The White House, the FDA and the Louisiana Seafood Promotion & Marketing Board are teaming up with a group of celebrity chefs September 13 to promote the eating of Gulf Seafood.
It isn’t “sexy news” to discuss a higher percentage of cancers for small children who eat Gulf seafood more than once a month. But pointing out to the media that the FDA has flawed testing protocols and have ignored safety concerns is news. NOAA using only 12 shrimp to prove the safety of 5,000 miles of the Gulf should be news to the media.
This Monday the media will be shoveling shrimp into their mouths and they might be concerned for their own health if they aren’t concerned for others.
It’s not my job to care about the little kids and pregnant women eating Gulf seafood. Nine years from now when questions are being asked about sick kids the folks at the FDA can say, “Nobody could have anticipated…”
Where have I heard that line before?
Here is my letter to a couple of the people who are trying to break through to the FDA with their concerns:
Dr. Gina Solomon, Senior Scientist, NRDC
Paul Blanc, M.D., M.S.P.H. Professor of Medicine Endowed Chair,
Occupational Medicine Chief, Division of Occupational and Environmental Medicine
Hi Gina and Paul:
According to the blog Obama Foodorama, this Monday White House Executive Chef Cristeta Comerford and FDA Commissioner Margaret Hamburg will continue the unprecedented White House campaign to promote Gulf seafood. When they talk to the press will they mention concerns for “pregnant women, young children, and communities that rely on Gulf seafood as their main source of food [who] are most vulnerable to chemicals in the oil, such as polycyclic aromatic hydrocarbons (PAHs) and metals.”? In Dr. Solomon’s August 17th blog post she voiced these concerns and wrote to the FDA and NOAA about them.
Dr. Solomon’s letters to the FDA and NOAA about the flawed testing protocols of Gulf seafood were very powerful. Her letter titled Gulf Shrimp Testing: Is a Dozen Samples in 5000 Square Miles Enough to Reassure You? was alarming.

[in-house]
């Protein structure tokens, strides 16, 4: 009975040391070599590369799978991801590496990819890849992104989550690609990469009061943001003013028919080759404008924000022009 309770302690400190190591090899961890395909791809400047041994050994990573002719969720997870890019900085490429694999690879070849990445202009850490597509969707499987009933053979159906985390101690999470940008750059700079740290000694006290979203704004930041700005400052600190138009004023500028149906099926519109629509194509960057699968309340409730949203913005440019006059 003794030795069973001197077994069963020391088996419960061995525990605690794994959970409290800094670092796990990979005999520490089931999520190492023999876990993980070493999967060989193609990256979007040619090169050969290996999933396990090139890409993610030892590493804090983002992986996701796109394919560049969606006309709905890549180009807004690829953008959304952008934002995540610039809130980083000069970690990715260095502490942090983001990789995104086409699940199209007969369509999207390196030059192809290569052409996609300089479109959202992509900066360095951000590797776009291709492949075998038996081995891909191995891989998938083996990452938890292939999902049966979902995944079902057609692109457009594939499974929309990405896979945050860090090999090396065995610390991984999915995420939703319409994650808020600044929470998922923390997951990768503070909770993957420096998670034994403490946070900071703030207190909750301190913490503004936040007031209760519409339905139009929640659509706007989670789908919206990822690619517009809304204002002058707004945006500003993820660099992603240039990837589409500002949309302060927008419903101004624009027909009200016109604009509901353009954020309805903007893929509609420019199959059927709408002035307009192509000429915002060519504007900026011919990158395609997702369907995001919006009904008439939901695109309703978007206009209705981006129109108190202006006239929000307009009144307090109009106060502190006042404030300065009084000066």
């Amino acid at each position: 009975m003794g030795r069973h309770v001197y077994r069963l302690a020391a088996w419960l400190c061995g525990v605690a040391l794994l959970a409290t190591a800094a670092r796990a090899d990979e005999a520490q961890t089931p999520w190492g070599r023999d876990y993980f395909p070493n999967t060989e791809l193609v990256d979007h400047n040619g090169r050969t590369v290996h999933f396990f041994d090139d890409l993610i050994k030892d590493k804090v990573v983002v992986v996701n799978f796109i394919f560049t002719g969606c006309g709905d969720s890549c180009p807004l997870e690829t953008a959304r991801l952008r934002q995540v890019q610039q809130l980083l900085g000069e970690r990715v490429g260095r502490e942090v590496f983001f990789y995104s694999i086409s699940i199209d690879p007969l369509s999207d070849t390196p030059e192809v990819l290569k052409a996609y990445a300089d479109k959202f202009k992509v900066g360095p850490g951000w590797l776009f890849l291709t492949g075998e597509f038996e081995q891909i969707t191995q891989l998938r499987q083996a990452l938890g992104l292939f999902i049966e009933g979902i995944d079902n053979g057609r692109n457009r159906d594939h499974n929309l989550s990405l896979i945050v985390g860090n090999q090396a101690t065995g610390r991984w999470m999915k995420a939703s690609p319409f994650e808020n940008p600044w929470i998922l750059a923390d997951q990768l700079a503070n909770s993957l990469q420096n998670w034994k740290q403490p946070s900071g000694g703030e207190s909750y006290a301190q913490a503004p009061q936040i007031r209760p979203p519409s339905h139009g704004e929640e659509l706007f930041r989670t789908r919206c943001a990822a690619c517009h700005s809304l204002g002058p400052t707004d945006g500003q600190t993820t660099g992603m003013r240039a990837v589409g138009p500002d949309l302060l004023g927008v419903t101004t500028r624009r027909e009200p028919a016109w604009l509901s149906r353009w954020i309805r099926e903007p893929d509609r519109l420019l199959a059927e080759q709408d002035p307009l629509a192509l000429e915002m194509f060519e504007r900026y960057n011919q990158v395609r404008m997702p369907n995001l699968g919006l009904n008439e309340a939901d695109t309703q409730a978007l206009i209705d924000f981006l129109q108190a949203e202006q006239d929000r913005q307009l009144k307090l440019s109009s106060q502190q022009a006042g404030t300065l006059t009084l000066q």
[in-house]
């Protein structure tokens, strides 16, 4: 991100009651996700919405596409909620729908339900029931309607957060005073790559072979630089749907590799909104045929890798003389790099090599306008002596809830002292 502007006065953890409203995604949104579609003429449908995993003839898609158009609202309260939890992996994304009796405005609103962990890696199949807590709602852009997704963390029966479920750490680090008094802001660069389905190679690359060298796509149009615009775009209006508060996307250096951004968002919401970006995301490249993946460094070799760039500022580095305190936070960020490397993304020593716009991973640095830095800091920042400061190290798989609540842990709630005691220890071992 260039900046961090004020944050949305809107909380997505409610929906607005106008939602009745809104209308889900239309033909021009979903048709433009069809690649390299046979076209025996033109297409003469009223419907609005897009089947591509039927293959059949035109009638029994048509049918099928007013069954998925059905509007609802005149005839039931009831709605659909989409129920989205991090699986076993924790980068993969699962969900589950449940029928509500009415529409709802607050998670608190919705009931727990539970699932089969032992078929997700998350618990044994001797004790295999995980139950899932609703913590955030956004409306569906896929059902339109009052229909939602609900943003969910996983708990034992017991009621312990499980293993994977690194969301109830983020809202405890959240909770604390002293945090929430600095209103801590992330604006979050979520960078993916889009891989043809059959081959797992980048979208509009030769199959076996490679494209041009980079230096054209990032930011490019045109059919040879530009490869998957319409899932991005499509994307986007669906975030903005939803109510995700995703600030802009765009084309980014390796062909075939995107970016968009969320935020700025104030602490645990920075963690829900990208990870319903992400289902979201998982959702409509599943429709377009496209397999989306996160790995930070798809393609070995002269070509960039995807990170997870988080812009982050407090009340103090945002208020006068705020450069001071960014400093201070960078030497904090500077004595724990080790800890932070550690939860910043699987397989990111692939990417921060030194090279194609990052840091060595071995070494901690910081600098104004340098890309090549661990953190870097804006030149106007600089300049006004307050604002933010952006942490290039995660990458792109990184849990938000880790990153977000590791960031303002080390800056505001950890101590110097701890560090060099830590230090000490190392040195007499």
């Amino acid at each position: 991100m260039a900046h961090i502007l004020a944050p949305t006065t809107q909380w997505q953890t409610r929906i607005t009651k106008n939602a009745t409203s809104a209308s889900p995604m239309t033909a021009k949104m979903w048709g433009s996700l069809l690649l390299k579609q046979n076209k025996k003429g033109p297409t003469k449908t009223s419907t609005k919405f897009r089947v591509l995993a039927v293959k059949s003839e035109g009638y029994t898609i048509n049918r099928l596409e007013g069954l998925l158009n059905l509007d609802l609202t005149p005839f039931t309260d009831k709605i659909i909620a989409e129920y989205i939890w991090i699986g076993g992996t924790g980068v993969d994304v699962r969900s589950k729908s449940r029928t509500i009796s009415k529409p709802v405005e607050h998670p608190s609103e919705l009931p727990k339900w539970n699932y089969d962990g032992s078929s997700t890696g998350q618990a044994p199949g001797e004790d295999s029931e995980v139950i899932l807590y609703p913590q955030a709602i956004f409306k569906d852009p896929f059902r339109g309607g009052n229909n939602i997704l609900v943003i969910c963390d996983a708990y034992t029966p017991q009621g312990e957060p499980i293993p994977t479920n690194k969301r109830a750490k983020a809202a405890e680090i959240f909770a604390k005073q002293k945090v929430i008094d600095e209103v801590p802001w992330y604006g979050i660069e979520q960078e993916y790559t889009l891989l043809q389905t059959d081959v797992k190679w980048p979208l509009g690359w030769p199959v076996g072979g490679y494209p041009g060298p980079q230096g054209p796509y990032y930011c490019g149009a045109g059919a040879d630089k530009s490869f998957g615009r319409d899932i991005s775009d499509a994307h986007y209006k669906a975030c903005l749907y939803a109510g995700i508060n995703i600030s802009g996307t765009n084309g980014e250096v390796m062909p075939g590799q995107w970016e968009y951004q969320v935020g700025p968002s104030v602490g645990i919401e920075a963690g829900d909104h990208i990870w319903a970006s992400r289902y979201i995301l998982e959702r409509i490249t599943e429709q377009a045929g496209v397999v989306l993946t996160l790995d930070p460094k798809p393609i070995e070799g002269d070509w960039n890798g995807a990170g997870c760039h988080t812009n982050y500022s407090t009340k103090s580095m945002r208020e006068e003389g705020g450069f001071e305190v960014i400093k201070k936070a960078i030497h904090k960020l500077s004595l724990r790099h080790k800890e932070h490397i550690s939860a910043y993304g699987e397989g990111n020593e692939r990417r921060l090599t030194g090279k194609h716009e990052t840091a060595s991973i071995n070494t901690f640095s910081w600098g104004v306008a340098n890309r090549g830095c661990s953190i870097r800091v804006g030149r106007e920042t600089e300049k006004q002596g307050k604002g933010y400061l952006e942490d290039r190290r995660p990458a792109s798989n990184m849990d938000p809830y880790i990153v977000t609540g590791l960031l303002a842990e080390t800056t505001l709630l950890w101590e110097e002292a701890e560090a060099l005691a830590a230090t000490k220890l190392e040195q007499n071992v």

Unless the FDA and NOAA have changed anything based on Dr. Solomon’s meeting with them last Tuesday, the “White House, the FDA and the Louisiana Seafood Promotion & Marketing Board are proceeding full steam ahead promoting the safety of gulf seafood” Monday September 13 in New Orleans.
I spoke to Dr. Blanc at his book reading in Marin. He mentioned that it wasn’t until Gardiner Harris of the New York Times did a story about a 53 year old Denver man who got “popcorn lung” from eating artificially flavored popcorn did the industry finally stop using the chemical diacetyl in microwave popcorn. Do we need to wait until hundreds of pregnant women give birth to children with neurological damage to push back on the promotion campaigns of the FDA and White House?
Whose job is it to push back on these marketing programs? Whose job is it to look out for the health of the small children whose parents have been told, “Eat More Gulf Seafood!”. Because it is the job of the Louisiana Seafood Promotion & Marketing Board to look after the economic health of the fishing industry. They will use the media’s ignorance of the science and its guilt over the economic destruction of fishermen to push seafood consumption.
If you believe that the testing protocols aren’t sufficient and that eating Gulf Seafood presents a “clear and present danger” to the health of Americans then I hope that you have coordinated an aggressive response to this event. Because if you haven’t, then the most that the media will do is give a one line mention about “safety concerns” that will be dismissed by FDA Commissioner Hamburg. The articles will feature photos of shiny happy people eating safe gulf seafood prepared by celebrity chefs.